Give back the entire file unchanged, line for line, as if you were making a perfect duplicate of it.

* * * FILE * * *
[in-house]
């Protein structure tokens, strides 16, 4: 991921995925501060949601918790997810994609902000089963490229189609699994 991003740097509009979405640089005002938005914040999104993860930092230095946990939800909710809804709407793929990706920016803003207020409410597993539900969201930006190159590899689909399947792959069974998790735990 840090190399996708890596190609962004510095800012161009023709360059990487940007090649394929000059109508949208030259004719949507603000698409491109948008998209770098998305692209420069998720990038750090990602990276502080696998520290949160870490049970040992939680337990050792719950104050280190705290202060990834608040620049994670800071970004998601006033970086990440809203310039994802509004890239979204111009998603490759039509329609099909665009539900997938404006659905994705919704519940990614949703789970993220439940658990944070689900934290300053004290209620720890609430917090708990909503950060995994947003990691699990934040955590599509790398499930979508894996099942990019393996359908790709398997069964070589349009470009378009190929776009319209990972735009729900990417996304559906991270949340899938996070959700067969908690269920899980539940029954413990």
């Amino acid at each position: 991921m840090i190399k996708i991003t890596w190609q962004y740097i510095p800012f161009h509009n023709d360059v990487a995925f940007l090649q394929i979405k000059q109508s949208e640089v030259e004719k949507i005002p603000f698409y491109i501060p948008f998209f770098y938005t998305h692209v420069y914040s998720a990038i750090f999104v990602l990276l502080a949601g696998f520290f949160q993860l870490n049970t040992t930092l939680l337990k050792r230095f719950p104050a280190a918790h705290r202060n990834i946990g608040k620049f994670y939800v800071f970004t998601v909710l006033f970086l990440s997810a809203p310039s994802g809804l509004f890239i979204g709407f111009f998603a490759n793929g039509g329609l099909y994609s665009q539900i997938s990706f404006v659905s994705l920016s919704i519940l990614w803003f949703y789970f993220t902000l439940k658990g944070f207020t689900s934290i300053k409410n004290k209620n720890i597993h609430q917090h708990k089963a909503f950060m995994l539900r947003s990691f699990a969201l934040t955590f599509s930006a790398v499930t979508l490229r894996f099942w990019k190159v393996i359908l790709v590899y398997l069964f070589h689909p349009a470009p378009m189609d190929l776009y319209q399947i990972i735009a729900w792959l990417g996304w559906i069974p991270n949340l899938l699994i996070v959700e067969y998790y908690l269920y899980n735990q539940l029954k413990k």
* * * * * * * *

[in-house]
């Protein structure tokens, strides 16, 4: 991921995925501060949601918790997810994609902000089963490229189609699994 991003740097509009979405640089005002938005914040999104993860930092230095946990939800909710809804709407793929990706920016803003207020409410597993539900969201930006190159590899689909399947792959069974998790735990 840090190399996708890596190609962004510095800012161009023709360059990487940007090649394929000059109508949208030259004719949507603000698409491109948008998209770098998305692209420069998720990038750090990602990276502080696998520290949160870490049970040992939680337990050792719950104050280190705290202060990834608040620049994670800071970004998601006033970086990440809203310039994802509004890239979204111009998603490759039509329609099909665009539900997938404006659905994705919704519940990614949703789970993220439940658990944070689900934290300053004290209620720890609430917090708990909503950060995994947003990691699990934040955590599509790398499930979508894996099942990019393996359908790709398997069964070589349009470009378009190929776009319209990972735009729900990417996304559906991270949340899938996070959700067969908690269920899980539940029954413990």
């Amino acid at each position: 991921m840090i190399k996708i991003t890596w190609q962004y740097i510095p800012f161009h509009n023709d360059v990487a995925f940007l090649q394929i979405k000059q109508s949208e640089v030259e004719k949507i005002p603000f698409y491109i501060p948008f998209f770098y938005t998305h692209v420069y914040s998720a990038i750090f999104v990602l990276l502080a949601g696998f520290f949160q993860l870490n049970t040992t930092l939680l337990k050792r230095f719950p104050a280190a918790h705290r202060n990834i946990g608040k620049f994670y939800v800071f970004t998601v909710l006033f970086l990440s997810a809203p310039s994802g809804l509004f890239i979204g709407f111009f998603a490759n793929g039509g329609l099909y994609s665009q539900i997938s990706f404006v659905s994705l920016s919704i519940l990614w803003f949703y789970f993220t902000l439940k658990g944070f207020t689900s934290i300053k409410n004290k209620n720890i597993h609430q917090h708990k089963a909503f950060m995994l539900r947003s990691f699990a969201l934040t955590f599509s930006a790398v499930t979508l490229r894996f099942w990019k190159v393996i359908l790709v590899y398997l069964f070589h689909p349009a470009p378009m189609d190929l776009y319209q399947i990972i735009a729900w792959l990417g996304w559906i069974p991270n949340l899938l699994i996070v959700e067969y998790y908690l269920y899980n735990q539940l029954k413990k």